Oenothera cespitosa (Gumbo Evening Primrose) - photos and description






General: Cespitose, acaulescent plants with large, showy flowers. Plants rhizomatous.

I have grown these from seed and planted them in my rock garden. Terribly invasive (rhizomatous) in my garden, had to quit growing it. I've been told it's better behaved in gardens with heavy clay soils.

Flowers: Flowers solitary, the stigma is divided into 4 linear lobes and is exserted. Flowers are fragrant, white fading to pink, each flower lasting one day. We measured flowers to 7.5 cm in diameter.

Leaves: Leaves are oblanceolate, irregularly toothed, hairy on top side and margins, a few hairs on the central nerve on the leaf bottom. Longest leaf was measured at 13 cm long (including petiole), and 2 cm wide.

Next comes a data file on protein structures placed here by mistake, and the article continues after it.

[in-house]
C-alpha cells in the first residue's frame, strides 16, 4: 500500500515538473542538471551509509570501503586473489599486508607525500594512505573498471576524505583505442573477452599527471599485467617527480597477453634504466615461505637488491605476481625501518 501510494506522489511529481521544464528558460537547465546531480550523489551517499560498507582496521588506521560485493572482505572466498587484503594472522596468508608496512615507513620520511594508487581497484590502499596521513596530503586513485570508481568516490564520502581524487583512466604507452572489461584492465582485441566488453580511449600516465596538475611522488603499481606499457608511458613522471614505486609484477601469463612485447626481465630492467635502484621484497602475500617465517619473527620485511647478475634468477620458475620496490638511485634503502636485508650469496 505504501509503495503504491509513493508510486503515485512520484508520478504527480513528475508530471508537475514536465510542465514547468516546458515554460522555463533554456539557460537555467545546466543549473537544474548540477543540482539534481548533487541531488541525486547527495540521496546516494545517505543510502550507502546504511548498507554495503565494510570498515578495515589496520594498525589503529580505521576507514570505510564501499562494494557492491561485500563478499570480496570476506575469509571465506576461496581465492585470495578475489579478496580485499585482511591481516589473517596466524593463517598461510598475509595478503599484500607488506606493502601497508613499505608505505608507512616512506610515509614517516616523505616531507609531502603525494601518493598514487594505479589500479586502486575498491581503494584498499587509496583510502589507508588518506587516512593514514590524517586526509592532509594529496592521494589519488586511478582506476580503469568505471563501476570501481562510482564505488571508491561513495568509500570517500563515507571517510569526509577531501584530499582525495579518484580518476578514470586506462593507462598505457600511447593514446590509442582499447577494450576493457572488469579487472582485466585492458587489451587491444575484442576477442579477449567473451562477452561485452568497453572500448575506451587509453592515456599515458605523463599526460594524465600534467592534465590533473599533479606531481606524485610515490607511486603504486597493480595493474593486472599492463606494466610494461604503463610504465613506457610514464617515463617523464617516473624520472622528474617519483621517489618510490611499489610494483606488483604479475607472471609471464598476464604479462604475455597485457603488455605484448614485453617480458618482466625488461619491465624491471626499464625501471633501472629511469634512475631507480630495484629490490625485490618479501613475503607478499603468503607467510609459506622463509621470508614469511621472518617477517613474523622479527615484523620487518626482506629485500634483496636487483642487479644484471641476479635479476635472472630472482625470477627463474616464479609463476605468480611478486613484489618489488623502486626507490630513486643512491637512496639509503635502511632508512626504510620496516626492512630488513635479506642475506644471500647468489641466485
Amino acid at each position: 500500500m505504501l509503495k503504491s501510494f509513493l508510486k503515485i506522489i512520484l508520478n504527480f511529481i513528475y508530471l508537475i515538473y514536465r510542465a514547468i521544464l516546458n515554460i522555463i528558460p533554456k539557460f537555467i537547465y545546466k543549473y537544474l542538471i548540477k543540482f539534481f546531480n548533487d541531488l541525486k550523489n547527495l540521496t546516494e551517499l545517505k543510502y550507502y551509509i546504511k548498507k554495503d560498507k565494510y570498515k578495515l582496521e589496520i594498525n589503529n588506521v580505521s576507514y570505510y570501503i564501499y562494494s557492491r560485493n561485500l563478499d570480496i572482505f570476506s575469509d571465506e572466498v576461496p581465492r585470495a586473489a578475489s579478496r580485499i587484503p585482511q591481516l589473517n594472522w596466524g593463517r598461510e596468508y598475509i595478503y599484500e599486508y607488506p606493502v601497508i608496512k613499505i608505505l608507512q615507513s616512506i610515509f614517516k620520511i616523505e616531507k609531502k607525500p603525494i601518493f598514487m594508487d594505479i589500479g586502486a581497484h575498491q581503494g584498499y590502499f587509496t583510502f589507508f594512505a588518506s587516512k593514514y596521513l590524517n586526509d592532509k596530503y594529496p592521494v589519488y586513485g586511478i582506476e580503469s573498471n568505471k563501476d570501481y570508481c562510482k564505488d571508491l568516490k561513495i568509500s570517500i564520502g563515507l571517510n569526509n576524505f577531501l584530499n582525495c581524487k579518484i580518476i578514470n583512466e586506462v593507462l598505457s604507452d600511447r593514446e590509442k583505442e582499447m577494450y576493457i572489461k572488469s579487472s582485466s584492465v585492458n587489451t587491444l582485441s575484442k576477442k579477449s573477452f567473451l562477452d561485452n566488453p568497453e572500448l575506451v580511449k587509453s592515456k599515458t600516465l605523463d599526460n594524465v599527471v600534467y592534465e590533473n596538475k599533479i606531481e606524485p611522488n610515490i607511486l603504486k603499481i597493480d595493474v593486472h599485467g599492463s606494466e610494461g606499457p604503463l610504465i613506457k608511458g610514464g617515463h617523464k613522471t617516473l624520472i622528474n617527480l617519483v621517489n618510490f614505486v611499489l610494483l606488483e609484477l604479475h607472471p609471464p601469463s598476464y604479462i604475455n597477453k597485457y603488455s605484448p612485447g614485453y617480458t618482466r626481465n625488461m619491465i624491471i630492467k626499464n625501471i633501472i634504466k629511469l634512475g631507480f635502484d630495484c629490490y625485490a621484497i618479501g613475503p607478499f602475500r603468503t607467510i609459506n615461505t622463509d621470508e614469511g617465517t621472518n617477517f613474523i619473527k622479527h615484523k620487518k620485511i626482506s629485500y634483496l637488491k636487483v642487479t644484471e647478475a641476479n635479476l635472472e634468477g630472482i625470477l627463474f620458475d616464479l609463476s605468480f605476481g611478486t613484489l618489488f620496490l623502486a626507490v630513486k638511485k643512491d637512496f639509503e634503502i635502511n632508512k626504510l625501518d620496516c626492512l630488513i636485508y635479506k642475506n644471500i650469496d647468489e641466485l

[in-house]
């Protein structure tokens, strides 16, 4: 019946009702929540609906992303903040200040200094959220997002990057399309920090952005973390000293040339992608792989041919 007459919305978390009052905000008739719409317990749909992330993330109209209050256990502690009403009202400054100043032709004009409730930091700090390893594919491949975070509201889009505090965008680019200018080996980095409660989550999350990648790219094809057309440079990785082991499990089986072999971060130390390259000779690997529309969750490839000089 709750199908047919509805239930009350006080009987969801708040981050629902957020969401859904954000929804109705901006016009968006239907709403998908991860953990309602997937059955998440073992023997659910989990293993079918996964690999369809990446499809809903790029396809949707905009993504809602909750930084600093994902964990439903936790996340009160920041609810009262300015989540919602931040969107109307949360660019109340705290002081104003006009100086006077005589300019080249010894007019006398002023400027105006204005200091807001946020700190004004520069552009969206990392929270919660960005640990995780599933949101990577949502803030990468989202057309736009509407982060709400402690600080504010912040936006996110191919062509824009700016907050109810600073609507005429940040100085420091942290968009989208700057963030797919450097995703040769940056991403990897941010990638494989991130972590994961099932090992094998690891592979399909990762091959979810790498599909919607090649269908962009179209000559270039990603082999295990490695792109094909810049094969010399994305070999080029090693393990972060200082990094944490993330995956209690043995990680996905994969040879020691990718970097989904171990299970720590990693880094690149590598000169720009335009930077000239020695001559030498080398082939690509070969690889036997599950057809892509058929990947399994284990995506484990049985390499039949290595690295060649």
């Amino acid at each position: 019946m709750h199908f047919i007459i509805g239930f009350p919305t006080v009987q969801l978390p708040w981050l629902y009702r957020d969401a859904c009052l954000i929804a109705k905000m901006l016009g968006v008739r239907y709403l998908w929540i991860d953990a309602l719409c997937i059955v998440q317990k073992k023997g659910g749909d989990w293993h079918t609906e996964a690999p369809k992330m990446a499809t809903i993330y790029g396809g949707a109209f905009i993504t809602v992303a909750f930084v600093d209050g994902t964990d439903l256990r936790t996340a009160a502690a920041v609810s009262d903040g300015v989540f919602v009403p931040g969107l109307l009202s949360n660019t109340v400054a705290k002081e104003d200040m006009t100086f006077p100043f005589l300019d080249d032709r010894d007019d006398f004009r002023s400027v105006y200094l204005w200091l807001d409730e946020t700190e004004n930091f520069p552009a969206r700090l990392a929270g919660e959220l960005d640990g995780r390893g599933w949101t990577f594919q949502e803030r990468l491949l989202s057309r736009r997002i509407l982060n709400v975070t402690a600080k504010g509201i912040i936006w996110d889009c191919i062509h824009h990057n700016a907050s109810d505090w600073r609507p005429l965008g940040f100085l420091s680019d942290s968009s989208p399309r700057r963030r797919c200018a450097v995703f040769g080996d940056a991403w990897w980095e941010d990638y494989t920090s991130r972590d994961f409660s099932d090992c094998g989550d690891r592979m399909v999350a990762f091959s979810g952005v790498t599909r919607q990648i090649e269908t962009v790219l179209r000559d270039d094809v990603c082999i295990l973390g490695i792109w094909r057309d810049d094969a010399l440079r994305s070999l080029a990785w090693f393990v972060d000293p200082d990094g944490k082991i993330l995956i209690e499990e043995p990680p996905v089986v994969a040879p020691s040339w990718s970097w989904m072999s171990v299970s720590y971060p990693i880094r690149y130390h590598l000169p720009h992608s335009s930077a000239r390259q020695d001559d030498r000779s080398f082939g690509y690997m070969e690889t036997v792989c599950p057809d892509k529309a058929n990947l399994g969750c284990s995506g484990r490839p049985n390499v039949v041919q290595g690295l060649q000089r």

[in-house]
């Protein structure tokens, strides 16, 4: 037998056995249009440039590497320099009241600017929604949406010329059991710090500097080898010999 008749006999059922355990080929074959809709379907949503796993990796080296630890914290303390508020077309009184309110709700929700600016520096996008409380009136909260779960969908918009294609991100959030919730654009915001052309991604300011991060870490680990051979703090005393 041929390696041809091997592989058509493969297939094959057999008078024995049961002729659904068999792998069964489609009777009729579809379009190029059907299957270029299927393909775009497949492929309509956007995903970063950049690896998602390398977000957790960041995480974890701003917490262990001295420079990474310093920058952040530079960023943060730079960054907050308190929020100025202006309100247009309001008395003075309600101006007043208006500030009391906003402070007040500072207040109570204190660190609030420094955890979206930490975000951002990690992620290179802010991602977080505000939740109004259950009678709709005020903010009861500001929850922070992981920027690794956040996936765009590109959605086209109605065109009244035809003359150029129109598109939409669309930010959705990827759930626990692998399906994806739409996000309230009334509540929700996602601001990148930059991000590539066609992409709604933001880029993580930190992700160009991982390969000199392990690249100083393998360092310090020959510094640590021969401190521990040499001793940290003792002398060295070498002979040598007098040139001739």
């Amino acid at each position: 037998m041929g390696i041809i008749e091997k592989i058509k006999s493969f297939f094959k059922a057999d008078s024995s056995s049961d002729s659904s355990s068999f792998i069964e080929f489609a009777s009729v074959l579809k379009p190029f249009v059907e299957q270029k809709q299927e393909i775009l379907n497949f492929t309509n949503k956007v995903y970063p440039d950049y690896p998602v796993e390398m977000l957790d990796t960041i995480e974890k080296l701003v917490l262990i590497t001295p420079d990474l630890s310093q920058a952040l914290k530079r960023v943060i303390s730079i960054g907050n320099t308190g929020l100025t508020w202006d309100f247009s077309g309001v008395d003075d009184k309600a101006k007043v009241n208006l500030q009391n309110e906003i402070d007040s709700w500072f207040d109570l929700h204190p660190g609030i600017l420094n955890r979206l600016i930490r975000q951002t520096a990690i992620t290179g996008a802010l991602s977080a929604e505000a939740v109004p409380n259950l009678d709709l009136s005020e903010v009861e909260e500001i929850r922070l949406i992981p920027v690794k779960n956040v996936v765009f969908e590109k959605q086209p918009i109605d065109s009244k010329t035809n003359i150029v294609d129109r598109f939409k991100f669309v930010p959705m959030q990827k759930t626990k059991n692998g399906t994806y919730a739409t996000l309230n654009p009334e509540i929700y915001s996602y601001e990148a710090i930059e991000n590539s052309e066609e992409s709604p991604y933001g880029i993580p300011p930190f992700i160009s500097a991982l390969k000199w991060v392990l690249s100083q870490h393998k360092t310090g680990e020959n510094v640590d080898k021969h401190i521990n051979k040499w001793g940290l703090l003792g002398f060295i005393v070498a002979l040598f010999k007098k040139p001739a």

Height: Flower stems to 10 cm in height.

Habitat: Clay hillsides and badlands in southern Saskatchewan.

Abundance: Rare, ranked as S3 (as of 2021) by the Saskatchewan Conservation Data Centre.

Origin: Native.

Synonym: Listed in some of the field guides we use as Oenothera caespitosa (caespitosa starting with "cae" not "ce"). ITIS lists this name as an "orthographic variant (misspelling)".

When and where photographed: Photos taken May 13th, clay hills in the Buffalo Grass Eco Reserve, 200 km southeast of our home in Regina, SK.